CALIFORNIA — A school district scrutinized for asking students to sign a social media contract or forfeit participation in extracurricular activities is now considering three altered versions of what it’s calling social networking guidelines.
Students who wanted to participate in sports or extracurriculars in the Lodi Unified School District this year were told they had to sign the original contract, which was approved by the school board in March and allowed the district to punish them for “inappropriate” online behavior.
Both students and professionals protested the contract, with the American Civil Liberties Union of Northern California and the Student Press Law Center sending letters to the members of the board as well as the district superintendent through Attorney Thomas R. Burke, a partner at the firm of Davis Wright Tremaine, LLC.
The district suspended the policy last week and announced it would consider revisions at its Tuesday meeting. On Monday, the ACLU-NC and SPLC told the district that parts of a revised policy publicized on Friday was still unacceptable.
“While improved, this revised draft remains legally infirm in significant respects, purporting to assert disciplinary authority over speech that, under California law and the state and federal Constitutions is beyond a public school’s ability to punish,” the letter reads.
Two additional revised versions were given to board members Tuesday night. Those versions contain deletions and minor revisions to the section on punishment.
In the second proposal, punishable conduct is changed from “online conduct which is related to school activity or attendance and: 1) substantially or foreseeably disrupts the school environment; 2) is lewd, vulgar or offensive; and/or 3) advocates violence or illegal activity. Such discipline may include suspension from school, or suspension from participation in extra-curricular activities, and/or co-curricular activities” to simply “unlawful online conduct which is related to school activity or attendance.”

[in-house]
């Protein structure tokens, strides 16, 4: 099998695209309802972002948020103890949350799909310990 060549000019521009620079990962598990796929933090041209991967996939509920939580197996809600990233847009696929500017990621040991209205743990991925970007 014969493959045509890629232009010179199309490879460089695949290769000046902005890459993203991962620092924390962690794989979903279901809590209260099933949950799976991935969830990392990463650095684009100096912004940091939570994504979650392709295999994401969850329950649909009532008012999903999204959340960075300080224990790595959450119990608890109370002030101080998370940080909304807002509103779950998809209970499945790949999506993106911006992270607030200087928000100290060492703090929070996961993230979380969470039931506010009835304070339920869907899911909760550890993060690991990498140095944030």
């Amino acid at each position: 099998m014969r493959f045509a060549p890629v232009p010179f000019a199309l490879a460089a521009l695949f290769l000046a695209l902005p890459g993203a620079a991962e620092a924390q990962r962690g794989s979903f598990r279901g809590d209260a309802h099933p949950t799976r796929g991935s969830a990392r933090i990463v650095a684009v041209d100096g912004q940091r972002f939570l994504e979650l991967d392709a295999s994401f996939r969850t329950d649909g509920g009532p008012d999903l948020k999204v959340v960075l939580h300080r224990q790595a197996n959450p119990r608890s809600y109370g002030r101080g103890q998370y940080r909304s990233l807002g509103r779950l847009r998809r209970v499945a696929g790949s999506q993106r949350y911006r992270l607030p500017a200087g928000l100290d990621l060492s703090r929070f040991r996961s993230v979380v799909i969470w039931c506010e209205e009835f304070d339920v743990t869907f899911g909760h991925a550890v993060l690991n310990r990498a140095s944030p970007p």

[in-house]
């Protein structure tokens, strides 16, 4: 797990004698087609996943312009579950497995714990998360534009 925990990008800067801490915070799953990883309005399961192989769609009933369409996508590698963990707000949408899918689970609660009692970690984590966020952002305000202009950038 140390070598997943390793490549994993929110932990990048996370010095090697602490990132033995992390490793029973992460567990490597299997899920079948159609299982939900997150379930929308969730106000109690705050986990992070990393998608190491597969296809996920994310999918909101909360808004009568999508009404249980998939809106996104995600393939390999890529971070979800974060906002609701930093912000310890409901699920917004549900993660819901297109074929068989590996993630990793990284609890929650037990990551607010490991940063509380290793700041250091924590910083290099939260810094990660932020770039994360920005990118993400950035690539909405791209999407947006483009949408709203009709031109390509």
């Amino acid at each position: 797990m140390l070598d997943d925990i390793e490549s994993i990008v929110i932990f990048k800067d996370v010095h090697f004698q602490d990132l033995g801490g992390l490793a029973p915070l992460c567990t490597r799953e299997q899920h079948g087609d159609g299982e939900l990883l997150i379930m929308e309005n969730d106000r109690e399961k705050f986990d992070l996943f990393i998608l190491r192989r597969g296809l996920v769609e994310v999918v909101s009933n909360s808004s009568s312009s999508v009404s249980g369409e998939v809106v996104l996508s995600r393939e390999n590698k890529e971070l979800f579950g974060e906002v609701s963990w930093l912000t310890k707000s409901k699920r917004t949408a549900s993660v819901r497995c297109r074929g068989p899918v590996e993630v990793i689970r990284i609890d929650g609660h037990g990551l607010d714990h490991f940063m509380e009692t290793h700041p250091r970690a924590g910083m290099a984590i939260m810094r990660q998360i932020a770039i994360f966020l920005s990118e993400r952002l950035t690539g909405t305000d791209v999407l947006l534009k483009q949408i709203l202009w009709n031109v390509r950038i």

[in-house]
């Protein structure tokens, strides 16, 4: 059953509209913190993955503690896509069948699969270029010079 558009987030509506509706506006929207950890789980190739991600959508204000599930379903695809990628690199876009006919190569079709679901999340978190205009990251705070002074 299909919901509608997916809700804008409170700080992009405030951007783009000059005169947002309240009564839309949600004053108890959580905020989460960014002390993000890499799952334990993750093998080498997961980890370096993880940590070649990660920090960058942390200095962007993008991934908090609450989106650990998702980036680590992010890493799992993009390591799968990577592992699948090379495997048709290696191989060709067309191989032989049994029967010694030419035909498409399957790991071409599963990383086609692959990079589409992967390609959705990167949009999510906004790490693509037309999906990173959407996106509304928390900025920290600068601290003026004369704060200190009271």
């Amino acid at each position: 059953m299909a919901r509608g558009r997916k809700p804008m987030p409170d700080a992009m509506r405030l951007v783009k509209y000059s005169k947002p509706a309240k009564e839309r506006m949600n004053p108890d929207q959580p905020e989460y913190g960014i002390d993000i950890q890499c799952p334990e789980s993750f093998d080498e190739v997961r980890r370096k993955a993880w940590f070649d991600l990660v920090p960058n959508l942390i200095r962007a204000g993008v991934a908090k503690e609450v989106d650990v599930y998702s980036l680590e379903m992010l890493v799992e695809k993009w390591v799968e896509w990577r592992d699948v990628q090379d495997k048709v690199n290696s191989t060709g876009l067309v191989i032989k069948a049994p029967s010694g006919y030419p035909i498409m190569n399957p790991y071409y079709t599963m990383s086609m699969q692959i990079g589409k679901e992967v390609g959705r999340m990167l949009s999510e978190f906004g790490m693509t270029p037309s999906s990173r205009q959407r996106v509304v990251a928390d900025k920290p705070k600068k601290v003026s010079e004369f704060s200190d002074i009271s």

The third proposal contains neither of those phrases, though it does state that, “There are many categories of online conduct that, if they relate to school activity or attendance, and if they violate the Education Code and/or Lodi Unified School District rules governing student conduct, may subject a student to discipline by District authorities.” The first and second versions also contain that clause, though the first only says “Education Code or Lodi Unified School District.”
Each of the proposals would apply to all students, unlike the previous policy, which was directed only at students participating in athletics and extracurricular activities.
“No one is expected to sign the guidelines and the guidelines will be sent out to all students once they are approved by the board,” Assistant Superintendent for Secondary Education Dawn Vetica said in an email Wednesday. “It is unfortunate that what was meant to be an educational tool, has received so much criticism. It was never intended to be a policy and it was never intended to take the rights of students away from them.”
Board of Education member and board clerk George Neely said the board did not take any action Tuesday night and plans to allow the public to comment on the revisions. The next board meeting is scheduled for Sept. 3.
“We still don’t have all the details of this ironed out,” Neely said. “Our objective here is to curtail online bullying, it’s not to infringe on anybody’s rights, and we want to make sure we don’t.”
Zachary Denney, a staff writer for Bear Creek High School’s student newspaper, said he would not want the first version approved because it does not sufficiently clarify the term ‘offensive.’
Denney said he would be fine with the second or third revisions of the document, though he finds them “a little annoying” because he feels they simply repeat what is already law in California.
By Sara Tirrito, SPLC staff writer. Contact Tirrito by email or at (703) 807-1904 ext. 124.